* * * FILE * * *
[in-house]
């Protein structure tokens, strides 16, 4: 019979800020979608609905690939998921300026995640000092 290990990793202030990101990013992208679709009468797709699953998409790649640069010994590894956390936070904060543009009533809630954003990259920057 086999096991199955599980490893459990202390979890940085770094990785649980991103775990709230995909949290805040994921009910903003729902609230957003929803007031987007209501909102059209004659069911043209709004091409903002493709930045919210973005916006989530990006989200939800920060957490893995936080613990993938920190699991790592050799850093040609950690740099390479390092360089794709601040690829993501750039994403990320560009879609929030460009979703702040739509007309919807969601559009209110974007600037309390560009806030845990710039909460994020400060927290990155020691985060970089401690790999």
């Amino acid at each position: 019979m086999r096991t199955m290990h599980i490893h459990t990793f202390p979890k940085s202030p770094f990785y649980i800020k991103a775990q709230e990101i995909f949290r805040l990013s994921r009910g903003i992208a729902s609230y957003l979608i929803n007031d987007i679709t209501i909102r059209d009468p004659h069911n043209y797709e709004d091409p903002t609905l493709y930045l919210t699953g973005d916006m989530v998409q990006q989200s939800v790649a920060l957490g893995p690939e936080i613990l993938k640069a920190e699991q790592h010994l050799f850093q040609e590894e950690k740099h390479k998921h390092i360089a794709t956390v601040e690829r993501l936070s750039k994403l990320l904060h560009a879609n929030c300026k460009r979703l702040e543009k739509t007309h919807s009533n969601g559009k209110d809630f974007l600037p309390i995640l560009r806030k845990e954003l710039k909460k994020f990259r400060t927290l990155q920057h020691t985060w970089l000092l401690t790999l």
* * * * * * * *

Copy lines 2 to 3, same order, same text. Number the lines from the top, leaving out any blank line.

């Protein structure tokens, strides 16, 4: 019979800020979608609905690939998921300026995640000092 290990990793202030990101990013992208679709009468797709699953998409790649640069010994590894956390936070904060543009009533809630954003990259920057 086999096991199955599980490893459990202390979890940085770094990785649980991103775990709230995909949290805040994921009910903003729902609230957003929803007031987007209501909102059209004659069911043209709004091409903002493709930045919210973005916006989530990006989200939800920060957490893995936080613990993938920190699991790592050799850093040609950690740099390479390092360089794709601040690829993501750039994403990320560009879609929030460009979703702040739509007309919807969601559009209110974007600037309390560009806030845990710039909460994020400060927290990155020691985060970089401690790999």
């Amino acid at each position: 019979m086999r096991t199955m290990h599980i490893h459990t990793f202390p979890k940085s202030p770094f990785y649980i800020k991103a775990q709230e990101i995909f949290r805040l990013s994921r009910g903003i992208a729902s609230y957003l979608i929803n007031d987007i679709t209501i909102r059209d009468p004659h069911n043209y797709e709004d091409p903002t609905l493709y930045l919210t699953g973005d916006m989530v998409q990006q989200s939800v790649a920060l957490g893995p690939e936080i613990l993938k640069a920190e699991q790592h010994l050799f850093q040609e590894e950690k740099h390479k998921h390092i360089a794709t956390v601040e690829r993501l936070s750039k994403l990320l904060h560009a879609n929030c300026k460009r979703l702040e543009k739509t007309h919807s009533n969601g559009k209110d809630f974007l600037p309390i995640l560009r806030k845990e954003l710039k909460k994020f990259r400060t927290l990155q920057h020691t985060w970089l000092l401690t790999l």